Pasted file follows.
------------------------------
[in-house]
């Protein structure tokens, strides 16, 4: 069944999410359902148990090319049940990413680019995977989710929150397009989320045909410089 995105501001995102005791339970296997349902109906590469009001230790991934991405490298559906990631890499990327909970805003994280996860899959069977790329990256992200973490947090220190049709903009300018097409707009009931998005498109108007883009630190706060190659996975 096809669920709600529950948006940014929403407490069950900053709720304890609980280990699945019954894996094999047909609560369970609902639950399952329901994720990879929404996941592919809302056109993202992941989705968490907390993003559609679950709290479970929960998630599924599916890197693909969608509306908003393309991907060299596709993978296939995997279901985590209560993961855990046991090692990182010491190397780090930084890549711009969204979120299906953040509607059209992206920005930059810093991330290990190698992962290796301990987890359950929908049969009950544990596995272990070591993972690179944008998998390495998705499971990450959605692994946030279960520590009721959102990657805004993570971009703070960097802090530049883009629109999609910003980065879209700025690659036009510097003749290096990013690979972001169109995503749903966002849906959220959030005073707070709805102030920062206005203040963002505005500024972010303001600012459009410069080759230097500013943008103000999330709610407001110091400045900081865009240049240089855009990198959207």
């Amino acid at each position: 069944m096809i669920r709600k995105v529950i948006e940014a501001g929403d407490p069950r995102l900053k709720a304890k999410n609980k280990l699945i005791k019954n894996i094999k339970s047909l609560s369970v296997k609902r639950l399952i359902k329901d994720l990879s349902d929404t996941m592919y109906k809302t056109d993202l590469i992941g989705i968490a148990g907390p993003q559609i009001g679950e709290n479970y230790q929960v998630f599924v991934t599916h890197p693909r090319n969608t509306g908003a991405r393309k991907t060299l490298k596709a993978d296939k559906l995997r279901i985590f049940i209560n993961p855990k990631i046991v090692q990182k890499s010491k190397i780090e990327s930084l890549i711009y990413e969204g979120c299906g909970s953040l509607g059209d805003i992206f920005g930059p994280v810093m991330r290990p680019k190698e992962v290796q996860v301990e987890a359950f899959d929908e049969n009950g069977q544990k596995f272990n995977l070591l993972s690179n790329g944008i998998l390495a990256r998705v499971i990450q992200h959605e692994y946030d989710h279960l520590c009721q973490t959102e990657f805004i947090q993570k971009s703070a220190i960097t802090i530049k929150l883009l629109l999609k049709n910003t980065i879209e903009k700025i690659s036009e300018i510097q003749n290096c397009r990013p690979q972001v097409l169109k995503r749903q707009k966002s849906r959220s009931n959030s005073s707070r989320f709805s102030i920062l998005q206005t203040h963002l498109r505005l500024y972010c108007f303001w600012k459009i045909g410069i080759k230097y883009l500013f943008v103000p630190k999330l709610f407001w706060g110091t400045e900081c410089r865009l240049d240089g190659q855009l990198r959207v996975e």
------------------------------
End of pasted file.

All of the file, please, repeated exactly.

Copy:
[in-house]
């Protein structure tokens, strides 16, 4: 069944999410359902148990090319049940990413680019995977989710929150397009989320045909410089 995105501001995102005791339970296997349902109906590469009001230790991934991405490298559906990631890499990327909970805003994280996860899959069977790329990256992200973490947090220190049709903009300018097409707009009931998005498109108007883009630190706060190659996975 096809669920709600529950948006940014929403407490069950900053709720304890609980280990699945019954894996094999047909609560369970609902639950399952329901994720990879929404996941592919809302056109993202992941989705968490907390993003559609679950709290479970929960998630599924599916890197693909969608509306908003393309991907060299596709993978296939995997279901985590209560993961855990046991090692990182010491190397780090930084890549711009969204979120299906953040509607059209992206920005930059810093991330290990190698992962290796301990987890359950929908049969009950544990596995272990070591993972690179944008998998390495998705499971990450959605692994946030279960520590009721959102990657805004993570971009703070960097802090530049883009629109999609910003980065879209700025690659036009510097003749290096990013690979972001169109995503749903966002849906959220959030005073707070709805102030920062206005203040963002505005500024972010303001600012459009410069080759230097500013943008103000999330709610407001110091400045900081865009240049240089855009990198959207």
């Amino acid at each position: 069944m096809i669920r709600k995105v529950i948006e940014a501001g929403d407490p069950r995102l900053k709720a304890k999410n609980k280990l699945i005791k019954n894996i094999k339970s047909l609560s369970v296997k609902r639950l399952i359902k329901d994720l990879s349902d929404t996941m592919y109906k809302t056109d993202l590469i992941g989705i968490a148990g907390p993003q559609i009001g679950e709290n479970y230790q929960v998630f599924v991934t599916h890197p693909r090319n969608t509306g908003a991405r393309k991907t060299l490298k596709a993978d296939k559906l995997r279901i985590f049940i209560n993961p855990k990631i046991v090692q990182k890499s010491k190397i780090e990327s930084l890549i711009y990413e969204g979120c299906g909970s953040l509607g059209d805003i992206f920005g930059p994280v810093m991330r290990p680019k190698e992962v290796q996860v301990e987890a359950f899959d929908e049969n009950g069977q544990k596995f272990n995977l070591l993972s690179n790329g944008i998998l390495a990256r998705v499971i990450q992200h959605e692994y946030d989710h279960l520590c009721q973490t959102e990657f805004i947090q993570k971009s703070a220190i960097t802090i530049k929150l883009l629109l999609k049709n910003t980065i879209e903009k700025i690659s036009e300018i510097q003749n290096c397009r990013p690979q972001v097409l169109k995503r749903q707009k966002s849906r959220s009931n959030s005073s707070r989320f709805s102030i920062l998005q206005t203040h963002l498109r505005l500024y972010c108007f303001w600012k459009i045909g410069i080759k230097y883009l500013f943008v103000p630190k999330l709610f407001w706060g110091t400045e900081c410089r865009l240049d240089g190659q855009l990198r959207v996975e």